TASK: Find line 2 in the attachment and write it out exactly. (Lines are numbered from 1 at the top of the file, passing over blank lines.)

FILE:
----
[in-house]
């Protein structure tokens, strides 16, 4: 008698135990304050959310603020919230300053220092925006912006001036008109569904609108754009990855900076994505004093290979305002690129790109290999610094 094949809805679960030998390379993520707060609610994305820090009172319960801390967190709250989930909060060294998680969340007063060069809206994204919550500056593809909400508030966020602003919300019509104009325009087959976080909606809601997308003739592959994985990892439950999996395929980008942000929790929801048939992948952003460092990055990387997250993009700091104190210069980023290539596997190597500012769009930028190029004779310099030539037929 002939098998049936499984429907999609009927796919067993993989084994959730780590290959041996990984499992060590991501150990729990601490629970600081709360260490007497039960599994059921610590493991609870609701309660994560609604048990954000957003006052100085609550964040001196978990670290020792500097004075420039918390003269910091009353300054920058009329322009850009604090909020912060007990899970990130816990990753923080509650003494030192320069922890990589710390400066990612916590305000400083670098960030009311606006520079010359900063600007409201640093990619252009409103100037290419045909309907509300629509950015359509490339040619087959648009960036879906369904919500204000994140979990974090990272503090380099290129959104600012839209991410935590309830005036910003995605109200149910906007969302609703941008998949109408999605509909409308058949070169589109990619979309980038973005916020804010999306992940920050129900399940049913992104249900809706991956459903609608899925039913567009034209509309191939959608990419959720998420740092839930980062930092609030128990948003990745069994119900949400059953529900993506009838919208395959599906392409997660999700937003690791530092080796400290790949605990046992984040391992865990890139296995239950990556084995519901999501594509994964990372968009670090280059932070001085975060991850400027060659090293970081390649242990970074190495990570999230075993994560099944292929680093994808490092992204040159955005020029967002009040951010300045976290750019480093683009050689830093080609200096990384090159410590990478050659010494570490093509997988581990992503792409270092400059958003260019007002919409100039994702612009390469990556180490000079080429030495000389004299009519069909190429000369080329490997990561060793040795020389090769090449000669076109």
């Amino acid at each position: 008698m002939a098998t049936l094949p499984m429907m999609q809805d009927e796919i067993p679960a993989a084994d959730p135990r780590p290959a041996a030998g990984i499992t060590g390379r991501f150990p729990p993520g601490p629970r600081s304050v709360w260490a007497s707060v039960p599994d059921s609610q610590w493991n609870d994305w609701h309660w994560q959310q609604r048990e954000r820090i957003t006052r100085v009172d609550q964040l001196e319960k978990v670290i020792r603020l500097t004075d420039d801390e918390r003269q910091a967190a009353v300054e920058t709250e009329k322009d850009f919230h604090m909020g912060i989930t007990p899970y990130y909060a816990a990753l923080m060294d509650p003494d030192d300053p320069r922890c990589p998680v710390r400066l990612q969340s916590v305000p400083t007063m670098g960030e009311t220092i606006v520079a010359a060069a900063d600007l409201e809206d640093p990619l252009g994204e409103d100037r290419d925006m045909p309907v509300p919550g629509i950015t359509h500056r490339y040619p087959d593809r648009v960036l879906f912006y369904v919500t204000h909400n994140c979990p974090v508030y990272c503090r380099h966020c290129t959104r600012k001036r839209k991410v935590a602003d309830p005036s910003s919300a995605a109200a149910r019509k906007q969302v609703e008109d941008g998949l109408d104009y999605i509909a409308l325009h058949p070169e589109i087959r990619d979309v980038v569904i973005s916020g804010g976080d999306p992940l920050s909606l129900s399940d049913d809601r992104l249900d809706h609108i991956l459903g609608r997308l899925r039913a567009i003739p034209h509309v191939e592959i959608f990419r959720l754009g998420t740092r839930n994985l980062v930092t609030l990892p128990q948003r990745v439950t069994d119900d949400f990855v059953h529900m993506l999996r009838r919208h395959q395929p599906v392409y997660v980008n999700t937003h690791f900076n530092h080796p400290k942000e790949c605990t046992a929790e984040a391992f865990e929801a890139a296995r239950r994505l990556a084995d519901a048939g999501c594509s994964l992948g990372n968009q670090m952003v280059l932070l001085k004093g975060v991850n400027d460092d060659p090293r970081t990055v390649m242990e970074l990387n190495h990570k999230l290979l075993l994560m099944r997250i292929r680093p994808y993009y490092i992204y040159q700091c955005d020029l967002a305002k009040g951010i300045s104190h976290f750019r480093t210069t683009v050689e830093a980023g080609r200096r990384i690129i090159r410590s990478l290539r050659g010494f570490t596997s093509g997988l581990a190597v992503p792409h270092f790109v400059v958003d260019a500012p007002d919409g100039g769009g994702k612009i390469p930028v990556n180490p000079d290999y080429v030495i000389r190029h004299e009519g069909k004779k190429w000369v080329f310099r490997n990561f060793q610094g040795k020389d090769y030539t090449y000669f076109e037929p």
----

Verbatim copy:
């Protein structure tokens, strides 16, 4: 008698135990304050959310603020919230300053220092925006912006001036008109569904609108754009990855900076994505004093290979305002690129790109290999610094 094949809805679960030998390379993520707060609610994305820090009172319960801390967190709250989930909060060294998680969340007063060069809206994204919550500056593809909400508030966020602003919300019509104009325009087959976080909606809601997308003739592959994985990892439950999996395929980008942000929790929801048939992948952003460092990055990387997250993009700091104190210069980023290539596997190597500012769009930028190029004779310099030539037929 002939098998049936499984429907999609009927796919067993993989084994959730780590290959041996990984499992060590991501150990729990601490629970600081709360260490007497039960599994059921610590493991609870609701309660994560609604048990954000957003006052100085609550964040001196978990670290020792500097004075420039918390003269910091009353300054920058009329322009850009604090909020912060007990899970990130816990990753923080509650003494030192320069922890990589710390400066990612916590305000400083670098960030009311606006520079010359900063600007409201640093990619252009409103100037290419045909309907509300629509950015359509490339040619087959648009960036879906369904919500204000994140979990974090990272503090380099290129959104600012839209991410935590309830005036910003995605109200149910906007969302609703941008998949109408999605509909409308058949070169589109990619979309980038973005916020804010999306992940920050129900399940049913992104249900809706991956459903609608899925039913567009034209509309191939959608990419959720998420740092839930980062930092609030128990948003990745069994119900949400059953529900993506009838919208395959599906392409997660999700937003690791530092080796400290790949605990046992984040391992865990890139296995239950990556084995519901999501594509994964990372968009670090280059932070001085975060991850400027060659090293970081390649242990970074190495990570999230075993994560099944292929680093994808490092992204040159955005020029967002009040951010300045976290750019480093683009050689830093080609200096990384090159410590990478050659010494570490093509997988581990992503792409270092400059958003260019007002919409100039994702612009390469990556180490000079080429030495000389004299009519069909190429000369080329490997990561060793040795020389090769090449000669076109």